Most people view the utility gained by gaining something as somewhat smaller than the utility lost by losing it - it's a common view that you really are worse off than before by simply returning to the status quo! This is purely a psychological effect, however, as there obviously is no real difference in either state where you simply do not have the item. Never having the plane ticket is functionally the same as getting the ticket at no cost and not using it, but there is a real psychological effect that makes the latter "feel worse" - the value of the ticket is psychologically greater when it is viewed as a loss rather than a gain.

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    More like FOMO. Loss aversion is when you are hesitant to invest, because there is a chance you might lose money.
    – user26460
    Commented Nov 1, 2023 at 15:11
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    @user26460 Loss aversion merely states that losses loom larger than gains, although you of course have to have something to lose in the first place in order for it to apply. There's no investment in the OP's case, but the psychological cost of "losing" the tickets is larger than the benefit from "gaining" them - it is psychologically worse to get the tickets and not use them than it is to not get them in the first place. Commented Nov 1, 2023 at 15:29
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The problem: there is a caveat: the ticket must be booked for a trip no later than December 15 this year (for extra context today is October 31st).

On Delta's website I can book something all the way into September of next year.

Is your wife open to a tentative vacation? If finances permit then take the scheduled vacation. If not then eat the cost of rebooking to 2025 or let it expire?

Try picking obscure routes or timeframes which have a high chance of involuntary cancellation due to schedule change. I believe any involuntary change which alters your schedule by 2-3 hours will become the airline's full responsibility so in theory you could rebook for free into 2025.

We just went to a very difficult ordeal that have our finances in a difficult situation, so basically, we cannot afford to travel right now.

I'm sorry to hear about your troubles.

My wife is extremely upset because she is convinced that she is "losing money" for not being able to use the tickets.

Impulse buying/"saving" is no accident. All marketing crafts such mindsets.

I think you can't lose what you never had in your possession on first place.

Correct, unless you were planning to take a vacation anyways. The free tickets are not a justification to spend new money on a vacation.

Instead of a vacation, do you have distant relatives you'd like to visit? Spending time with family should be cheaper than a materialistic vacation.

My question is, is there an economic concept that I can use to explain to my wife why she is not really "losing" any money?

Yes, math.

If you take the vacation then you will return with less money than you started. Not sure how else to sugar-coat that concept.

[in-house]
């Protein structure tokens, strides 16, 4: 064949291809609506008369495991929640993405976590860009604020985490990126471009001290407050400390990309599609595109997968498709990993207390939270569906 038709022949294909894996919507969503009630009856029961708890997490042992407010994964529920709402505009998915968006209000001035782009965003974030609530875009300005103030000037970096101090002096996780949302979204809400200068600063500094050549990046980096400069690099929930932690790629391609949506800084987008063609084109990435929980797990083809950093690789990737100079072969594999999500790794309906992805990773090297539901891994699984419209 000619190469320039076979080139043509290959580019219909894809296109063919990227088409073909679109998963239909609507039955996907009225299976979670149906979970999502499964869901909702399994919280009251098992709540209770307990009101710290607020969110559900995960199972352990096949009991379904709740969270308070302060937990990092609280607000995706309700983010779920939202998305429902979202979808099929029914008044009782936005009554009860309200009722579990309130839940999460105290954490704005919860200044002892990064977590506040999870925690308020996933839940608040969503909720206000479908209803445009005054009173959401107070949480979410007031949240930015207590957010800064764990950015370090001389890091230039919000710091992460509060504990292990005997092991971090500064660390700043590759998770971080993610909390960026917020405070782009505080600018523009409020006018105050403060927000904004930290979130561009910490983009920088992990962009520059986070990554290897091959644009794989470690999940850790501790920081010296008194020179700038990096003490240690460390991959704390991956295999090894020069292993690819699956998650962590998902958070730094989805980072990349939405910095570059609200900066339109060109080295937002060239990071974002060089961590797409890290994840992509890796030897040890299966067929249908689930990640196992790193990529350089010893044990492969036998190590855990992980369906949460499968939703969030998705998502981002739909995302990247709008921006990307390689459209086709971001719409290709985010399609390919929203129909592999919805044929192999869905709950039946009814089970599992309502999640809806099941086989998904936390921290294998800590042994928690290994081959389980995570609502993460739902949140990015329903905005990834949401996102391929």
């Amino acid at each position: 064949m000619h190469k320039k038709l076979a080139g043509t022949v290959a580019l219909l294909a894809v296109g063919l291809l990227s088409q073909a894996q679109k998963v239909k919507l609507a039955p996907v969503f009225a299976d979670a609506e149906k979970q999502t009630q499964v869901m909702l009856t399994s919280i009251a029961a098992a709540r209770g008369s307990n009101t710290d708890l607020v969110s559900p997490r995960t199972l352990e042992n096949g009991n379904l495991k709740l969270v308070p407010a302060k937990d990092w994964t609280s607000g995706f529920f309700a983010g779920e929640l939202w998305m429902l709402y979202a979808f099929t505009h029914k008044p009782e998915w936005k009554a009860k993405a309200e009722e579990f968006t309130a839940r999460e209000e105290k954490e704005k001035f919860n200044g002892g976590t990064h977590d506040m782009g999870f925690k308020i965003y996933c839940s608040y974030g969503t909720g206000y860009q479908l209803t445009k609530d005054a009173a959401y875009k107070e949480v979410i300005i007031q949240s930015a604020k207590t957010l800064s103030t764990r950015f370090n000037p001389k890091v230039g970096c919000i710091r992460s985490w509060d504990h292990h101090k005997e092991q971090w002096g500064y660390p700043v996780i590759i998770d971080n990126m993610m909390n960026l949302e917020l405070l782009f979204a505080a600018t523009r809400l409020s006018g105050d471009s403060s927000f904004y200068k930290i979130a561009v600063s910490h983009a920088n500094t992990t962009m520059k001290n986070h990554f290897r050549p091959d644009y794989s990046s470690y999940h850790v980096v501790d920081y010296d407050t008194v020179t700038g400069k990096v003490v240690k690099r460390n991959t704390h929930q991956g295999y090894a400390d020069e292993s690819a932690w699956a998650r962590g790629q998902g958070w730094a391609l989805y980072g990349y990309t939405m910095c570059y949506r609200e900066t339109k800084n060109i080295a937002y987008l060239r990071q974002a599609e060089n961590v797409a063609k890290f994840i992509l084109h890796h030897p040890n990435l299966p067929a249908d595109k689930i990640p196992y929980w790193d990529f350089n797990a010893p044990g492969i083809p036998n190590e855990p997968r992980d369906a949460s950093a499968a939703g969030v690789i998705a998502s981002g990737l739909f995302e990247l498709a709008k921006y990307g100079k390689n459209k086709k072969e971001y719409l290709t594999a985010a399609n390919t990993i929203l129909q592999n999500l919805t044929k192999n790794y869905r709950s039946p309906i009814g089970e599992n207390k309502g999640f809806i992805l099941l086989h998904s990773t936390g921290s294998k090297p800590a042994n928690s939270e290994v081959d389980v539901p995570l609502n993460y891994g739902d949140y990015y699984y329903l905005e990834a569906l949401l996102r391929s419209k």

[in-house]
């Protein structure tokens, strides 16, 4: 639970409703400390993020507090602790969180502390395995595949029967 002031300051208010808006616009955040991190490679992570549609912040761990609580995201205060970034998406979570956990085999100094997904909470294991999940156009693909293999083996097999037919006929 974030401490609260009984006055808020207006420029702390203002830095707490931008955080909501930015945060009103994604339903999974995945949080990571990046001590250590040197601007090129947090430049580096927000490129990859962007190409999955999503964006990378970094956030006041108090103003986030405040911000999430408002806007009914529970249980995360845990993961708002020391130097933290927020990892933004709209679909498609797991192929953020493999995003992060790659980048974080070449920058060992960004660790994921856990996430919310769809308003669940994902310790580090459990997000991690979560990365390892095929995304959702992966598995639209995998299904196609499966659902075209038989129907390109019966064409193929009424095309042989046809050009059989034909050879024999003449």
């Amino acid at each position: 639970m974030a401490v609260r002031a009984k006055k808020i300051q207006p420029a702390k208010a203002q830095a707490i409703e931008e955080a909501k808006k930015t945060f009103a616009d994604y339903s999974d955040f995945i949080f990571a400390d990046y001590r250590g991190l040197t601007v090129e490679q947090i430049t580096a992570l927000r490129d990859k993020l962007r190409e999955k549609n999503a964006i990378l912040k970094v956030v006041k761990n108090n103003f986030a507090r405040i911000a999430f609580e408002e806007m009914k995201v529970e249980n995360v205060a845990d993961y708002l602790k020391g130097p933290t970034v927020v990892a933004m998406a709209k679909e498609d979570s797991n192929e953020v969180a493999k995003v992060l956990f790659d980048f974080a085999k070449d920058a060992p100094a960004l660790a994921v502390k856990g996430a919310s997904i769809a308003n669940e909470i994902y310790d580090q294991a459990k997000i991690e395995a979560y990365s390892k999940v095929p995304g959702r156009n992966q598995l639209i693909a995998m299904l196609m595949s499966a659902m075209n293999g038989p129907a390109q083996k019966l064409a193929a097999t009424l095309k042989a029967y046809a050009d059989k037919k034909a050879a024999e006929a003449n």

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Another analogy to this situation is the concept of "found money". Imagine you find a wallet and it contains $1,000 in it. You have the choice of keeping the money or returning it to its rightful owner.

If you "do the right thing" and return it, you no longer have the $1,000 you found. But did you really lose it? You're no worse off than you were before you found the wallet. You didn't do anything to earn that money, so you're not out any effort, either.

In the case of the raffle winnings, the only thing you lose is the pleasure of having won something.

I know you say that the tickets aren't transferable, but you might check on how well they enforce this. If there's just some kind of promotion code you enter when buying the tickets, they may not really check. Giving the free tickets to family or friends may be a way to assuage the feelings.

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I think there is a conflation in the answers here between the terms "money" and "value".

Your wife's claim that you are losing money by not using the tickets is fallacious. You received the tickets for free, and in doing so, your monetary situation now is no different than they would've been had you not gotten the tickets. As such, if you were to let the tickets lapse without using them, there is no initial investment that would have gone to waste. You can't lose money that you never spent.

If, however, we were to replace the word "money" with "value", then yes, you are losing value by not using the tickets. The tickets themselves have a value that can be exchanged for a service, but after December 31st when they expire and can no longer be used, that value goes away. In this sense, your wife is correct, that if you don't use the tickets, you will have "lost" a hypothetical amount of money equal to the tickets' value.

Ultimately, it comes down to perspective. You can choose to focus on either the fact that you gained ephemeral value in these tickets that you will lose in a couple months, or on the fact that gaining these tickets cost you nothing and, as such, if you choose not to use them, you won't be any better or worse off for having had them in the first place.

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Let us, just for the sake of argument, imagine that I am considering giving you one million dollars. Then I change my mind, and decide not to give you anything. Have you lost any money?